Wednesday, June 23, 2010

Anthropologie really IS inspiring.

First of all, I'd like to extend another special thank you to Stephanie at Under the Table and Dreaming for featuring my Nifty Fold-Out List Notebook on her blog yesterday. Click the Under the Table and Dreaming button under "I Was Featured!" to the right.

Now, on to the crafty stuff.

I've been seeing a bunch of "Anthropologie-inspired" stuff on various crafting and sewing blogs and forums, and to be frank, I always kind of stayed away from it because of all the hype Anthropologie was getting. So it wasn't until yesterday when, bored and itching for inspiration, I began to browse some of their wares. And I'll go ahead and say it:

I get it.

Now, a lot of that stuff is clearly designed for people with no boobs, which I am...not. And the price tags made me snort coffee out of my nose. But I guess that's why Anthropologie makes for such good creative fodder. You can take a brilliant idea and make it fit you perfectly at a truly miniscule fraction of the cost.

I did find something I really liked right away.

These Seven Day Bermudas seemed like the perfect solution for a pair of yellow jeans I have that are just a hair too short to look cool.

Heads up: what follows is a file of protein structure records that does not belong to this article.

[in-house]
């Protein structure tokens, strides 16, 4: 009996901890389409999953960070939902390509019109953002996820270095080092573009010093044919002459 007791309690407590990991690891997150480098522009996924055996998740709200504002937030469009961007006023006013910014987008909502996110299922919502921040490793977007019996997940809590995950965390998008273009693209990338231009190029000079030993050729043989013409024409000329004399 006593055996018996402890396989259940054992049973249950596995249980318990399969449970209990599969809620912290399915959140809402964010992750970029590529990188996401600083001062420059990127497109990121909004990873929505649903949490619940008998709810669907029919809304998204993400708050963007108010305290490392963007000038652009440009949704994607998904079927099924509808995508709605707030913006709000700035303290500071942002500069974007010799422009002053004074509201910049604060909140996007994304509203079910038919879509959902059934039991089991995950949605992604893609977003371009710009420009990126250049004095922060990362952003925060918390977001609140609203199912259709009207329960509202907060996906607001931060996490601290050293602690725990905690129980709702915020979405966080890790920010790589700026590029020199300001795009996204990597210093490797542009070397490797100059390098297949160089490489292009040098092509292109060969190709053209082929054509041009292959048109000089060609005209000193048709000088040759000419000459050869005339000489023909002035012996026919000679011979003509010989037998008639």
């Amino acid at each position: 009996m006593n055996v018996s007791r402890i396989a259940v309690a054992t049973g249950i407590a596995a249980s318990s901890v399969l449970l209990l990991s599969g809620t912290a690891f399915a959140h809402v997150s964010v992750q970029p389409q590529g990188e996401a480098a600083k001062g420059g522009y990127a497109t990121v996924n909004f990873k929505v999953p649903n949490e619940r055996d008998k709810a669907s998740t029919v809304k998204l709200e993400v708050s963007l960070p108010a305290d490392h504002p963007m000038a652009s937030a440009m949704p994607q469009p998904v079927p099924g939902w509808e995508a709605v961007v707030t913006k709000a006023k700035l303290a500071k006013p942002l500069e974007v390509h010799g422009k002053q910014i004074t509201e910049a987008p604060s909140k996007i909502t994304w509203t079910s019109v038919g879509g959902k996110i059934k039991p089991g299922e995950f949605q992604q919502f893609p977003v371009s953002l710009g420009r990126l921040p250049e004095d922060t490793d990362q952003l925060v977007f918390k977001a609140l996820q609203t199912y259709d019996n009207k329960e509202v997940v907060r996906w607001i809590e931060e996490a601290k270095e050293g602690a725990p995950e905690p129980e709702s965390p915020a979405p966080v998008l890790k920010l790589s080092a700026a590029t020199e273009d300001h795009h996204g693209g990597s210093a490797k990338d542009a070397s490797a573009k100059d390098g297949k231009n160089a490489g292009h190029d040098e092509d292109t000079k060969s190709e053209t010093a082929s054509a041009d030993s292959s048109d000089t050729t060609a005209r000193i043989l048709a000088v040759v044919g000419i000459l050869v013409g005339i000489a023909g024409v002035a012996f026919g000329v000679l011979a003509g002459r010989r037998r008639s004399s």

Here are the offending pants:

They were a gift from my husband's grandmother - she'd bought them and never worn them. I wore them once and loved them, but the first time I washed them they shrunk and the color faded. I guess I'm okay with the new color (but they used to be so bright and happy!), but the shrinking is not okay. I don't care how many magazines say it's okay, I do not like jeans that expose my ankles.

So I chopped off about six inches from each leg - I wasn't too fiddly about getting them exactly right or straight - then turned them inside out. According to the website, there's a bit of green fabric edging either side of the outer seam on the wrong side of the pants - so it shows when the edge is turned up. I hand-stitched a strip of green plaid fabric and let a little hang off the edge. Then I turned them right-side out again and folded up the bottom of the pants. I sewed the green plaid to the outside of the pant to hold it in place, then tacked it at a few spots around the leg.

A pretty simple operation that took about 45 minutes (just because I hand-sewed instead of using my machine), and here is the result:

(Note the "I'm so awesome" pose.)

So there we have it: the first in a line of probably many...many Anthropologie-inspired wardrobe makeovers which will give me the quality of being completely unique just like everybody else.

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